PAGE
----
Benjamin Studebaker

Yet Another Attempt to Make the World a Better Place by Writing Things

Tag: Kirsten Gillibrand

Which 2020 Democrat is the Most Experienced?

Tonight I found myself looking over and old post–“Who is the Most Qualified Presidential Candidate Ever?“, from September 2016. It was shortly before the presidential election, and Americans were arguing about whether Hillary Clinton was the “most qualified” candidate in history, in the sense of “most experienced”. To answer that question, I devised a formula I thought was cute. So tonight I’ll score the 2020 Democratic nominees.

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How to Evaluate a US Presidential Candidate

I see a lot of people making claims about how left wing or progressive various Democratic candidates or potential candidates are. Most of the time, I think these claims are flimsy. Commentators like to judge candidates on three core metrics:

  1. The rhetoric they use–whether the candidate talks in a way that makes the commentator feel good.
  2. The policies they claim to support–whether the candidate has gotten behind particular policies, like Medicare For All, Green New Deal, Abolish ICE, or whatever floats your boat.
  3. Their identity–whether the candidate is a person of color and/or a woman and/or LGBTQIA+

I want to argue that these metrics are largely useless. Instead, I want to give you a much better toolkit for assessing candidates–one that most journalists don’t know how to use.

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The Political Isolation of the Professional Class

In the old days, when the New Deal Coalition was just beginning to fray, the right made a distinction between the “deserving poor” and the “undeserving poor”. Deserving poor people worked hard, while the undeserving poor were drug addicts, welfare queens, and all the rest of it. This language was used to reform welfare to make it crueller and stingier, and it induced many people to think of the poor as takers, as scroungers, as people they didn’t want in their political movements. Today, a new distinction of the same kind is made between those with college degrees and those without them. You’re just supposed to go to college now, and if you don’t there must be something wrong with you, and in the eyes of many you don’t deserve a good life or a good job or healthcare. No, they demand that you go back to school. The result is that the bar for being one of the virtuous, deserving workers has moved up. Now, if you are a hard worker who didn’t go to college, you get lumped in with the drug addicts and chronically unemployed. The professional class is the only remaining part of the working class entitled to social respect. It relishes in this prestigious perch, looking down its nose at the unwashed and uneducated. But those without college degrees can sense this contempt, and they reciprocate it. The result is a working class which has been split asunder, politically. This is unfortunate, because neither faction can prevail without the other. The professionals have money and organising power. The ordinary workers have manpower. But they each keep to their own candidates, and this division permits those who care little for either to prevail over both.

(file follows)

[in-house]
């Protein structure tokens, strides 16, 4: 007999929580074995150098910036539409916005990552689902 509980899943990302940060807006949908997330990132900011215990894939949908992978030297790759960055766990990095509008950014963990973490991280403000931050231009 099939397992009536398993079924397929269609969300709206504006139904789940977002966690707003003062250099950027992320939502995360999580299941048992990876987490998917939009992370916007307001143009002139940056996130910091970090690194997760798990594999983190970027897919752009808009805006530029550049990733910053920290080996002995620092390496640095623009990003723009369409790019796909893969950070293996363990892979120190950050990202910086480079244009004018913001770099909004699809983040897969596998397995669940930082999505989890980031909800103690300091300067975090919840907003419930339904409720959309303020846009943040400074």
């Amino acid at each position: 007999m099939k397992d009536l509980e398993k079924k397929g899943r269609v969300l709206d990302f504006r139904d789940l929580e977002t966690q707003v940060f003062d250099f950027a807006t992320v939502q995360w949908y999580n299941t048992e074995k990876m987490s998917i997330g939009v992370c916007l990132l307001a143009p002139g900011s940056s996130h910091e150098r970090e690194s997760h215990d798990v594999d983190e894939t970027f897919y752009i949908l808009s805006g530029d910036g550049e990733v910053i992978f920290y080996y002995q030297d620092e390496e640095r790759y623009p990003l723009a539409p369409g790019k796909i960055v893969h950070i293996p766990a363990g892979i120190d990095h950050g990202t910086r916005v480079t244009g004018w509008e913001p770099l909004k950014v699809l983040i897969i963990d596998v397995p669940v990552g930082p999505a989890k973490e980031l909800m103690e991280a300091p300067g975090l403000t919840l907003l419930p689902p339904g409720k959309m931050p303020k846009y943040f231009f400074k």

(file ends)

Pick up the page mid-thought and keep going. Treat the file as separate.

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Why We Cannot Nominate a Young Person in 2020

Whenever I tell people that we need to run Bernie Sanders again, they tell me he’s too old. Don’t we have young people who can take what Bernie started and run with it? Unfortunately, the “Magical Young Berniecrat” is not yet a viable presidential candidate. Why? Because the young Bernies are still too young. There is an age gap between the Bernie base and Bernie Sanders himself, and there is no one in American politics who is ready and able to fill that gap in 2020. Read the rest of this entry »